A heterosexual donor who has had sex with a knowingly HIV-positive partner 366 days ago would be eligible for donation...yet a man who has had sex with another man is ineligible to give blood no matter the frequency (or infrequency) of sexual encounters, safe sex practices involved, or how long ago the sex occurred.

Some unusually ignorant commentary has shown up in this thread. Let's clarify:

There would be severe cause for alarm if every sample wasn't being tested (not just screened using questions) before going into the supply. More like public outrage.

WHO recommends that, at minimum, all donated blood to be used for transfusion should be screened for HIV, hepatitis B, hepatitis C and syphilis.


Red Cross explicitly states: A dozen tests are performed on each unit of donated blood – to establish the blood type and test for infectious diseases.

The choice is yours.
posted by xndr at 10:42 PM on February 27, 2010 [27 favorites]


Sit tight, make a stink about it every chance you get, educate people in your vicinity about this vile (and frankly stupid) discrimination, and wait to donate until you can do so honestly and openly.

But mostly OP, don't let this policy or the people supporting it get you down. Thanks for being a good person (and that's what you are whether you choose to lie or not).
posted by greekphilosophy at 10:45 PM on February 27, 2010 [1 favorite]


Depends on how you look at ethics.

A utilitarian view would say that it doesn't matter if lying is absolutely wrong, or even if you believe that it's wrong as long as you can show that the good you create by donating is greater than the harm you cause by lying. A deontological / Kantian view would say that it doesn't matter if you could save a million crying puppies from a furnace by lying; it's always wrong, and you should never do it, no matter the ends. A virtue or character ethics view would ask whether lying to donate makes you a good person.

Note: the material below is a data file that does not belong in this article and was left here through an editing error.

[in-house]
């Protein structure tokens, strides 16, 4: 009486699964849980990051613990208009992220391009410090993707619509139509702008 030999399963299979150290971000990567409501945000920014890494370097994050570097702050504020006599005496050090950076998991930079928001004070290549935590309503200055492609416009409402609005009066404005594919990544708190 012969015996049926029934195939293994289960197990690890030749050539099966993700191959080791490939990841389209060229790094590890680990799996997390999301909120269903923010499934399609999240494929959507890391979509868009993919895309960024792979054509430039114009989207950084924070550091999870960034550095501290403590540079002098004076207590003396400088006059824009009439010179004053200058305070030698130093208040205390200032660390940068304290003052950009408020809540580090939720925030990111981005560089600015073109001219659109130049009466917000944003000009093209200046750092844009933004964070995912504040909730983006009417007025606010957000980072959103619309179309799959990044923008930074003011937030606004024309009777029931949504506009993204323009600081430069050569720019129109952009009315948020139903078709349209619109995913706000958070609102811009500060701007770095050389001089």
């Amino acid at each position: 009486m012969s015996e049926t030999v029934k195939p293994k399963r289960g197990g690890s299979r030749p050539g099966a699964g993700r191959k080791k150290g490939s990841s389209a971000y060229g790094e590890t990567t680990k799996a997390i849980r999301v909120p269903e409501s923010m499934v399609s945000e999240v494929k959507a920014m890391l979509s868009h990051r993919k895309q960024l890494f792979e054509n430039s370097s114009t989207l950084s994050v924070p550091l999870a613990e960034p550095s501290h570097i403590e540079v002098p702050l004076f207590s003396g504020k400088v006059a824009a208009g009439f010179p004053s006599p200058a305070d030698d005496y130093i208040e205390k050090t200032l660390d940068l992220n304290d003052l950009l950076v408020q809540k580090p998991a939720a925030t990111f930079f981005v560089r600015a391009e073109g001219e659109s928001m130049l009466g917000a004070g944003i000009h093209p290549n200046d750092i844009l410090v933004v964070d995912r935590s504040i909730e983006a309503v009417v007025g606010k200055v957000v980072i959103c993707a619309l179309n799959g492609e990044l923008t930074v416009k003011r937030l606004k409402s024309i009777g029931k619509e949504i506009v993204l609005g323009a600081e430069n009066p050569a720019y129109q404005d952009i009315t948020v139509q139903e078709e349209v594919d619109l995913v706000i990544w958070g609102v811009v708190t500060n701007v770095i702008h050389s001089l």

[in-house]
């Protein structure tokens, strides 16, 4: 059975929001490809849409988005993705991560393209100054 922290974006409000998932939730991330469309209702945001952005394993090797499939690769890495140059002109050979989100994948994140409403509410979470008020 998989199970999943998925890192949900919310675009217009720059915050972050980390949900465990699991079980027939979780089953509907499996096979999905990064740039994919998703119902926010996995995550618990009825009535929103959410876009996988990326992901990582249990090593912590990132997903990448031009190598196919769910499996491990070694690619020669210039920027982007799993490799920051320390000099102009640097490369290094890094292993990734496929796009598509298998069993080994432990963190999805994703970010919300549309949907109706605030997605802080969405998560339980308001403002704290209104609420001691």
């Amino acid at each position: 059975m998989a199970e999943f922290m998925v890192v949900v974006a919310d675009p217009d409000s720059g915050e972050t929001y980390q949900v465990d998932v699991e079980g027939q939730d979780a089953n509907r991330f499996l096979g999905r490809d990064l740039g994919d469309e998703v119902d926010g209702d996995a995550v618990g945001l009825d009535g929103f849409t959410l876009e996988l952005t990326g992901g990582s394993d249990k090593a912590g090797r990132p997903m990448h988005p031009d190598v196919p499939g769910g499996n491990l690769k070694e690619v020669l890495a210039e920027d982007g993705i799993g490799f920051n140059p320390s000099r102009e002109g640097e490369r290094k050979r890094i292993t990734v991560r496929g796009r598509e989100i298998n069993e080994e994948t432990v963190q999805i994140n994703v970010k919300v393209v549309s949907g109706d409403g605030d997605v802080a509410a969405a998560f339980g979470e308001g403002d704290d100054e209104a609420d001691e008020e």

posted by obiwanwasabi at 10:48 PM on February 27, 2010 [1 favorite]


I am ineligible to donate blood not because of sexual activity, but because of international travel. I've considered lying about it, but haven't. My thought is that the benefit of my giving blood is very marginal, but the potential cost (were my blood to turn out to carry something nasty) is very high.

So my suggestion is to not lie, but instead to make a stink if the rules you object to are based on bias, rather than hard science. As a potential blood recipient, however, I do hope that the current rules are meant to protect recipients both from current diseases (eg HIV, CJV) and diseases that we don't yet know to watch out for. The rules and procedures surrounding transfusions in the 1980s turned out to be inadequate for many people -- I am willing to accept some over protection in exchange for better controls for the next virus or disease that will use blood as a vector.
posted by Forktine at 11:26 PM on February 27, 2010 [1 favorite]